Aside from excelling in the field of sports, student-athletes also have to attend their respective classes. With the tireless efforts they give during games, it is indeed difficult to juggle both academics and training. Although it is an obvious stereotype among student-athletes, some continue to go beyond what is expected of them.
The LaSallian sat down with Alvin Gutierrez from the Marketing and Advertising department and Maricel Balatbat from the MOD (Management of Organizations) department to go in depth on the performance of students who represent La Salle in athletics, from a professor’s point-of-view.
The good and the bad
Given their hectic schedules, athletes have the tendency to be always late or cut classes from time to time. Unfortunately, for Balatbat, attendance and tardiness are a huge factor in her class. “If it’s their season and they will enroll in a subject then they should attend and not be absent unless they are excused. I hope their office will be strict on that kasi a professor cannot just give a grade just because you won,” she emphasizes.
The strategic human resource professor also stresses the importance of being present in class. “I will excuse them but I will feel sad for my subject because you are not there to appreciate it because you are not there. I want my students to learn something from me. When they finish my subject, I want them to know a lot of things,” says Balatbat.
On a side note, Gutierrez commends some of his students from the Animo squad who perform outstandingly in his class. “They do not make excuses on late submissions because they never submitted late and they make sure that their academics are taken care of, and at the same time they represent the school and excel in the field they are in.” He also adds that balancing academics with their duties as an athlete is what he admires the most in them.
In only his two years of teaching in DLSU, the ebullient professor appreciates the versatility of student-athletes which already translates to what he upholds as a lecturer, which is excellence. “They should not be submitting projects na ‘pwede na yan,” they should be able to break the mold, challenge the status quo, challenge instructions, and always think outside the box because that is what we are really getting paid for in the real world,” he implies.
What a professor wants
With their own personal preferences on how a student should be, Balatbat and Gutierrez want nothing more than to make sure that their students get to learn something from them at the end of the day. For the former, there is no such thing as special treatment. She explains that she will definitely excuse the student when he or she has an excuse slip, but the points that the students have missed would not be something she would just simply hand over. “Some athletes feel I am rude because I am not considerate, but if you analyze how I do it in class, it’s very fair already. Maybe it’s because they are hoping for a special treatment,” she says.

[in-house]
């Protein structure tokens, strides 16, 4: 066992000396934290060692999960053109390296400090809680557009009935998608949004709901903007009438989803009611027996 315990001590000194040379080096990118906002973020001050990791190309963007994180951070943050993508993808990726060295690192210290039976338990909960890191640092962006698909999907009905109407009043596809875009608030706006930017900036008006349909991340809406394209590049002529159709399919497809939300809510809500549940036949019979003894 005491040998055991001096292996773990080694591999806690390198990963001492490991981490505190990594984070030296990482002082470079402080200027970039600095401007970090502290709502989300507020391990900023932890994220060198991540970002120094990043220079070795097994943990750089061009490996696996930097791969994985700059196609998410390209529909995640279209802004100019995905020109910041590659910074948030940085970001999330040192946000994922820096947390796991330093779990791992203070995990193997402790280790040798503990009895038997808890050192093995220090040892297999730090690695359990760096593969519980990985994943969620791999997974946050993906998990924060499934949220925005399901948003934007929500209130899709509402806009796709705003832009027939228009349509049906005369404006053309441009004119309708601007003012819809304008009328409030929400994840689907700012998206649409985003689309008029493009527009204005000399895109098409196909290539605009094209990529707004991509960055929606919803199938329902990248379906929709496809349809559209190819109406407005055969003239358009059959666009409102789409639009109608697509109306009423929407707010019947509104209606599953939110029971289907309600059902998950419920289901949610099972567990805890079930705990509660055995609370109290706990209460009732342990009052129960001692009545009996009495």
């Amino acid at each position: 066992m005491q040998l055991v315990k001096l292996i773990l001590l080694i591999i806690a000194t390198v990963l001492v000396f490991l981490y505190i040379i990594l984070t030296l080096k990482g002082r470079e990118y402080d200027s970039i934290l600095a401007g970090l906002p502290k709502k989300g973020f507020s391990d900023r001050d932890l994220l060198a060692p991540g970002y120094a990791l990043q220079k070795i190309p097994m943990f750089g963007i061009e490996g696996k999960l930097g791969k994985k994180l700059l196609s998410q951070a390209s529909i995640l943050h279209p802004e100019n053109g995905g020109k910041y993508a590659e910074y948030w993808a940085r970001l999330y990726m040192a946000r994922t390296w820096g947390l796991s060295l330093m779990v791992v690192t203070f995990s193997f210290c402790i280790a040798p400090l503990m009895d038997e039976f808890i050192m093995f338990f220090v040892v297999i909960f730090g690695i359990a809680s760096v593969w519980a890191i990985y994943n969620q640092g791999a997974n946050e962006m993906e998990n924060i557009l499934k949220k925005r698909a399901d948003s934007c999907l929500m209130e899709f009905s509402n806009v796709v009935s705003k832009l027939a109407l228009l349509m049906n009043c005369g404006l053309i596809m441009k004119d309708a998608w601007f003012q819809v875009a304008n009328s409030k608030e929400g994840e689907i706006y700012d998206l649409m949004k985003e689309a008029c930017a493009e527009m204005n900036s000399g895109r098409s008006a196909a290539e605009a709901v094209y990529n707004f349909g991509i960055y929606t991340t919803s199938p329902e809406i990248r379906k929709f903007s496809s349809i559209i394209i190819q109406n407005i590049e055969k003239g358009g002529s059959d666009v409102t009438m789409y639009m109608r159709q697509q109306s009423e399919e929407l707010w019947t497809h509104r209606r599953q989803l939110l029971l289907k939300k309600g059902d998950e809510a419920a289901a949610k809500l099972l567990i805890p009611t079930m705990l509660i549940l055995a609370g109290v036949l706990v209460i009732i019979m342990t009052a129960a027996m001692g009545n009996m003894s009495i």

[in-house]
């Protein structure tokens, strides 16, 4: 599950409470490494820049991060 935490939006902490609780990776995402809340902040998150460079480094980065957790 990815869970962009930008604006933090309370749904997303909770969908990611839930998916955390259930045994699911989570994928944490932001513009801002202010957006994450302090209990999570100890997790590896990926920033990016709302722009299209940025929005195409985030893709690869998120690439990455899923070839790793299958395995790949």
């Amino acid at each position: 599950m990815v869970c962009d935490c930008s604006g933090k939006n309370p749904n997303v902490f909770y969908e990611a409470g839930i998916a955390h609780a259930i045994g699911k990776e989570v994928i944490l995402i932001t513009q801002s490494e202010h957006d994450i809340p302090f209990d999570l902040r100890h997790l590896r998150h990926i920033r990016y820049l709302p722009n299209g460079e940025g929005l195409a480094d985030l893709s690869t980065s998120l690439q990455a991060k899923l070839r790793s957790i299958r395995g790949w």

Even if the student is an athlete, Balatbat explains that they should remember that they are a student too. Kim Dy of the DLSU Lady Spikers is the example that Balatbat believes to be a good role model to follow. When Dy enrolled in her class, Balatbat did not know that the former was an athlete, seeing that Dy attended all her classes and would not give practices or games as an excuse for being late at times. It was only at the grade consultation that the other students informed the professor that Dy was a student-athlete, and Balatbat then hoped that all her future student-athletes would be just be like her.
On the other hand, Gutierrez is a professor that believes in the well-roundedness of a Lasallian student and encourages extra-curricular activities to enhance themselves. He salutes the student-athletes for being able to handle the weight of being a student and an athlete, and hopes that they would continue doing well in their field.
Furthermore, Gutierrez has not really experienced any negative issues with regard to the attendance of his student-athletes in his classes. He explains that maybe it is because of his good class schedules that do not coincide with any training hours or games of the athletes, “Coincidentally, maybe my schedules are probably good, so I get approved absences but it is something I rarely get,” he continues.
For Gutierrez, having these extra-curricular activities help foster the completeness of a student. “If they excel in sports, they bring the same values to their outputs in class so they know ‘life is all about winning’ and you know ‘life is like a game, you win you lose’, and if you have this winning attitude that you bring into class then I guess there is no issue about it,” he concludes.
Despite having different views on how students should go about, Balatbat and Gutierrez are some of the professors who only have the good future of their students in mind. Balatbat hopes that she would be able to share all that she knows to her students despite their busy schedules and Gutierrez is hopeful that his student-athletes do not only learn something new from him every lecture, but for them to be able to represent the school in the Olympic Games in the future to not only carry the Philippine flag, but La Salle’s as well.